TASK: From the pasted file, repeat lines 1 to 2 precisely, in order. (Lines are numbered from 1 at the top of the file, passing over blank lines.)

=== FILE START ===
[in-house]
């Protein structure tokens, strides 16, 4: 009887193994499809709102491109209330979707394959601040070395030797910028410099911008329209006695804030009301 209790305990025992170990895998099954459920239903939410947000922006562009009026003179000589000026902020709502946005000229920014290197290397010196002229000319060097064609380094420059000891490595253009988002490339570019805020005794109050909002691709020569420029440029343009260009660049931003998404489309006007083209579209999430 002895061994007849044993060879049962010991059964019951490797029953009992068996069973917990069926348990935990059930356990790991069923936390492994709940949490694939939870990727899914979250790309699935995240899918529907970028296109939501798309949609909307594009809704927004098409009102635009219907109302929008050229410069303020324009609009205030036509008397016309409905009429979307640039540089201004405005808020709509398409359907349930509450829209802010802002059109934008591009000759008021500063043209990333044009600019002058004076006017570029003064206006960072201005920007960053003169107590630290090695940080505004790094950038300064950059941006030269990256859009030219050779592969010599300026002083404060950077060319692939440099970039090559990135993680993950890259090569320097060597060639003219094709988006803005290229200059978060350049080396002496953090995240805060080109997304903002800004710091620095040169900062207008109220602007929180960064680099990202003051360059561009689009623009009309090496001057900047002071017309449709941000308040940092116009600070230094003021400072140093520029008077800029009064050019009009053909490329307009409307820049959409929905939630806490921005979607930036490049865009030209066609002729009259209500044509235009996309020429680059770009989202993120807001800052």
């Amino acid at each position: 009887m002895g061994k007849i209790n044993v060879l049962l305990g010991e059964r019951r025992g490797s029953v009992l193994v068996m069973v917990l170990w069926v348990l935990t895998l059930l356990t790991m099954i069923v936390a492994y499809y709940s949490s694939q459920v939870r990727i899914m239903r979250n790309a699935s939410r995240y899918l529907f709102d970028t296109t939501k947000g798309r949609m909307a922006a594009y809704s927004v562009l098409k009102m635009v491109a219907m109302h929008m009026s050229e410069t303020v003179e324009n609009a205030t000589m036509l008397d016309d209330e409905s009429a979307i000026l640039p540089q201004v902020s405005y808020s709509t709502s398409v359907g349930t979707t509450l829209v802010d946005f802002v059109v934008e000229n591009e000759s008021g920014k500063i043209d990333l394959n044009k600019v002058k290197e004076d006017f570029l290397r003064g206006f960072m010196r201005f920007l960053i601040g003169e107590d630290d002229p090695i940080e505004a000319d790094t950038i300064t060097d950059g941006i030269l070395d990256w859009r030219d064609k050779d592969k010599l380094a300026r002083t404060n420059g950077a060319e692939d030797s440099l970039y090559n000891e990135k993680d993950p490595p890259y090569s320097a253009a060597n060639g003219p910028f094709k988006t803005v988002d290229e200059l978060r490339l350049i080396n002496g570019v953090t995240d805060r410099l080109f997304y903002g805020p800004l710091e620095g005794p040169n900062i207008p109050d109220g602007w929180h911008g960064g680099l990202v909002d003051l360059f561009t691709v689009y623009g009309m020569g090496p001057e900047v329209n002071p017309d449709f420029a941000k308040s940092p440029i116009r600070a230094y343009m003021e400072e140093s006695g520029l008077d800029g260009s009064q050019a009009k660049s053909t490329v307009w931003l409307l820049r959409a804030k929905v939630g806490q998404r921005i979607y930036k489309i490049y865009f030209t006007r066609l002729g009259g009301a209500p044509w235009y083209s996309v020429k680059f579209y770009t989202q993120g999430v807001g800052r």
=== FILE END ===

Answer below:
[in-house]
């Protein structure tokens, strides 16, 4: 009887193994499809709102491109209330979707394959601040070395030797910028410099911008329209006695804030009301 209790305990025992170990895998099954459920239903939410947000922006562009009026003179000589000026902020709502946005000229920014290197290397010196002229000319060097064609380094420059000891490595253009988002490339570019805020005794109050909002691709020569420029440029343009260009660049931003998404489309006007083209579209999430 002895061994007849044993060879049962010991059964019951490797029953009992068996069973917990069926348990935990059930356990790991069923936390492994709940949490694939939870990727899914979250790309699935995240899918529907970028296109939501798309949609909307594009809704927004098409009102635009219907109302929008050229410069303020324009609009205030036509008397016309409905009429979307640039540089201004405005808020709509398409359907349930509450829209802010802002059109934008591009000759008021500063043209990333044009600019002058004076006017570029003064206006960072201005920007960053003169107590630290090695940080505004790094950038300064950059941006030269990256859009030219050779592969010599300026002083404060950077060319692939440099970039090559990135993680993950890259090569320097060597060639003219094709988006803005290229200059978060350049080396002496953090995240805060080109997304903002800004710091620095040169900062207008109220602007929180960064680099990202003051360059561009689009623009009309090496001057900047002071017309449709941000308040940092116009600070230094003021400072140093520029008077800029009064050019009009053909490329307009409307820049959409929905939630806490921005979607930036490049865009030209066609002729009259209500044509235009996309020429680059770009989202993120807001800052």